This Month in Adult Books: September 2021

Reading recommendations for adults
September 13, 2021
We Are Not Like Them by Christine Pride and Jo Piazza (coming October 5)
If you enjoyed books like An American Marriage or Small Great Things, this is a book you should not miss. It’s a story about two lifelong friends—one Black, one white—whose friendship is forever altered by a tragic event. Told through their alternating voices, the book explores the way the larger complex societal issues enter personal spaces, from race to policing to the media and beyond. This is a deeply empathetic telling that will resonate with readers and be sure to provoke thoughtful discussion, making it perfect for book groups.

New & Upcoming
This fall brings new books from some familiar authors including Bewilderment from Richard Powers, the author of The Overstory and On Animals from Susan Orlean, author of The Library Book. It also brings several exciting debuts including My Monticello, a collection of short stories, by Jocelyn Nicole Johnson and the heartwarming rom-com, The Matzah Ball by Jean Meltzer.
Check this Out!
The Lincoln Highway by Amor Towles: The latest from the acclaimed author of A Gentleman in Moscow takes readers on an epic adventure set in 1950s America (coming October 5).
My Monticello by Jocelyn Nicole Johnson: Publisher’s Weekly called this debut story collection about Black lives in America “incandescent” (coming October 5).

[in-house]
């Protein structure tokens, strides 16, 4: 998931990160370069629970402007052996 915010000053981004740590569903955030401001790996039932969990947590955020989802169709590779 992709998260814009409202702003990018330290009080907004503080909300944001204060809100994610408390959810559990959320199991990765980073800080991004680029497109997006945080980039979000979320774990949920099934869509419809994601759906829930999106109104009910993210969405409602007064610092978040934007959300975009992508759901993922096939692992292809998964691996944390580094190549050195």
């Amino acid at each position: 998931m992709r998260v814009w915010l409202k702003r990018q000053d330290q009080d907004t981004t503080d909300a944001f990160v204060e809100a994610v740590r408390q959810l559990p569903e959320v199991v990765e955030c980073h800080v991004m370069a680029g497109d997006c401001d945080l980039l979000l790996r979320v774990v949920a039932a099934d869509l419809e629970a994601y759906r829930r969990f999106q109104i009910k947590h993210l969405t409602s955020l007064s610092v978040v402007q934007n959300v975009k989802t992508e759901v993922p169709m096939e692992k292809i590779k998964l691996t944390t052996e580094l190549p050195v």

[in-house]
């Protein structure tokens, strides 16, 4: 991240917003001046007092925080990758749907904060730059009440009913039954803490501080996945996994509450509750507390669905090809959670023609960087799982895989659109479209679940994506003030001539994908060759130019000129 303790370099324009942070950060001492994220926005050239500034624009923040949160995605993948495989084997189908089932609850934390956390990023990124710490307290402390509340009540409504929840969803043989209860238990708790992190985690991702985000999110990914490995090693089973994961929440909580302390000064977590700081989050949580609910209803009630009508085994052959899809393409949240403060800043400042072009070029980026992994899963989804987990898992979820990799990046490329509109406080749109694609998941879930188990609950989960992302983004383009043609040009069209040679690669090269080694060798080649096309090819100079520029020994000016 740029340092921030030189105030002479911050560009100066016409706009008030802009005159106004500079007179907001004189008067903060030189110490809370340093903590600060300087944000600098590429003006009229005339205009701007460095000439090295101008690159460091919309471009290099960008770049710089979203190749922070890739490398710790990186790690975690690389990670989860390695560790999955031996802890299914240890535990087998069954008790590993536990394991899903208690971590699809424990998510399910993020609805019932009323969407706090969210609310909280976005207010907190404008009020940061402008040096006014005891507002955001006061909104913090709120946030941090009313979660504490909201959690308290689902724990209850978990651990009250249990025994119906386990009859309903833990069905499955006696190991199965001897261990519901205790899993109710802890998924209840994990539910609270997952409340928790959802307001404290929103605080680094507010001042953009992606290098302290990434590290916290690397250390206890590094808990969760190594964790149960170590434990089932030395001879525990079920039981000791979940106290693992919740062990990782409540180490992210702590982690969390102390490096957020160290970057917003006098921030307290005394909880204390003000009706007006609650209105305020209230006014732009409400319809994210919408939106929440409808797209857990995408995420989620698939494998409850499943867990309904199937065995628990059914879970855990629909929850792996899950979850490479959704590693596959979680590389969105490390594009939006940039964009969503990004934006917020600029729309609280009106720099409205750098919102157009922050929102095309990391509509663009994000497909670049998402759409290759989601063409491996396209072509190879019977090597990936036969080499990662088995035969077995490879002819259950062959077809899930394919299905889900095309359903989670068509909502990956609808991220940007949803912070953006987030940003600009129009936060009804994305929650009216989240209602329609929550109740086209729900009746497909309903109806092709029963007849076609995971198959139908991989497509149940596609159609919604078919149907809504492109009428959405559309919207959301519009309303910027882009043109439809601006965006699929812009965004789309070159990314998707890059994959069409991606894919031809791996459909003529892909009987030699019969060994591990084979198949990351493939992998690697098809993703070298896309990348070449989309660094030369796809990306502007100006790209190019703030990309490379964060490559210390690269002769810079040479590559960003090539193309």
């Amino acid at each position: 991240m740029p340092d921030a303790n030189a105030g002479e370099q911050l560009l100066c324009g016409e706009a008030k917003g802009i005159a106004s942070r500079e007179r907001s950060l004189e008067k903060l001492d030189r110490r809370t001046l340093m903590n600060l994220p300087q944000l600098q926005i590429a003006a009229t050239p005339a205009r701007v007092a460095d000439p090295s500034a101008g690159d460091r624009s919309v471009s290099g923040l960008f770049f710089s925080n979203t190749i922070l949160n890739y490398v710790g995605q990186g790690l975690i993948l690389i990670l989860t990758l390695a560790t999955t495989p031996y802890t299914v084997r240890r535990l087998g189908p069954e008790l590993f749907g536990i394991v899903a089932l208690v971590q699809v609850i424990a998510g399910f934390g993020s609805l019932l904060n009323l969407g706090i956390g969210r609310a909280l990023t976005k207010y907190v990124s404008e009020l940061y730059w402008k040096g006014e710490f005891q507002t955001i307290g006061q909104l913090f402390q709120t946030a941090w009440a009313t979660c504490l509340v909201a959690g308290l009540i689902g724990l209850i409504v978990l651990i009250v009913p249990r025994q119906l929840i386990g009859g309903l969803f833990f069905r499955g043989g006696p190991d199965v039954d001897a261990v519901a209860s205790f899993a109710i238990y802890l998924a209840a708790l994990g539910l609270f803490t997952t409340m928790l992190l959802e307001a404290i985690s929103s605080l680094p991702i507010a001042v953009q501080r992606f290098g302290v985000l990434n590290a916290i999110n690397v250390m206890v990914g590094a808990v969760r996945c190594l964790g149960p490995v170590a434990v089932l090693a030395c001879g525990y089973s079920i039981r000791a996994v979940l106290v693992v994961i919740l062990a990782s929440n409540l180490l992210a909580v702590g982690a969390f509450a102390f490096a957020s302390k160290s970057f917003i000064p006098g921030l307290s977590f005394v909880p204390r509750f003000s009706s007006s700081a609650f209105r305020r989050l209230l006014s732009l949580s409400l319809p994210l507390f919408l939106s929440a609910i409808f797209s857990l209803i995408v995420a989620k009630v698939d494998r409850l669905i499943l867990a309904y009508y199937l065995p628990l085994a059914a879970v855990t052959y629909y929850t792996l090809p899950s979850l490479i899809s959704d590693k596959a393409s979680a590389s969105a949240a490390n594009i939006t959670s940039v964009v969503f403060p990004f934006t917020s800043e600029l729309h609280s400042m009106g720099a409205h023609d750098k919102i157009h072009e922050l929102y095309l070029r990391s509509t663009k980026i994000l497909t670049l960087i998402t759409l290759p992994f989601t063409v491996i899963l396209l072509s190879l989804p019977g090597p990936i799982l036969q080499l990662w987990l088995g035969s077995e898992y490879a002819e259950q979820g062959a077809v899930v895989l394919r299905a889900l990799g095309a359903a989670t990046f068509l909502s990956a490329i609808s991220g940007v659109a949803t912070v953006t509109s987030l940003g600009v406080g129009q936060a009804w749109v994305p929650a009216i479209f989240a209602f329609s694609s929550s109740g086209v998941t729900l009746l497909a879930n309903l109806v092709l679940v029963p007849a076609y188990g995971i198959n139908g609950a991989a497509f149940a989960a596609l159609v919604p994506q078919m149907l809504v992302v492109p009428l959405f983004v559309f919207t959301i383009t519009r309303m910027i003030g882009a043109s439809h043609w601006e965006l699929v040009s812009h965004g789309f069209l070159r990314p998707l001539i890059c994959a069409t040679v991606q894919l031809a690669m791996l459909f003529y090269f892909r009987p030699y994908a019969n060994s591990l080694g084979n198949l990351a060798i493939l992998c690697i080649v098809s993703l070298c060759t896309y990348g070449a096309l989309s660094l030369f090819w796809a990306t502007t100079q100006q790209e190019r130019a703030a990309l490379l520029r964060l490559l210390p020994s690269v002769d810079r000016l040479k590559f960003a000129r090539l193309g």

Carnival of Snackery: Diaries 2003-2020 by David Sedaris: A new collection of diary entries from Sedaris provides a delightful treat for readers and listeners alike (coming October 5).

What We’re Reading
Hell of a Book by Jason Mott
On the surface this is the intertwined stories of an author on a book tour and the life of a young boy over both of which hover a recent shooting death of a young Black man at the hands of law enforcement. But, also, Nicholas Cage shows up. The reader is buffeted back and forth between the absurd and the overwhelmingly painful, unsure what is real and what is not in this surreal satire of American society as lived in by its Black residents. Very little is left untouched by the story and there is so much here to discuss. It is indeed a Hell of a Book in the very best of ways.

For More Reading Suggestions:
  • 22 Books You Need to Read This Fall from LitHub
  • Best Memoirs to Read This Fall from EW
  • Nine New Debut Novels that Dazzle from NYPL
  • September Earphones award winners from Audiofile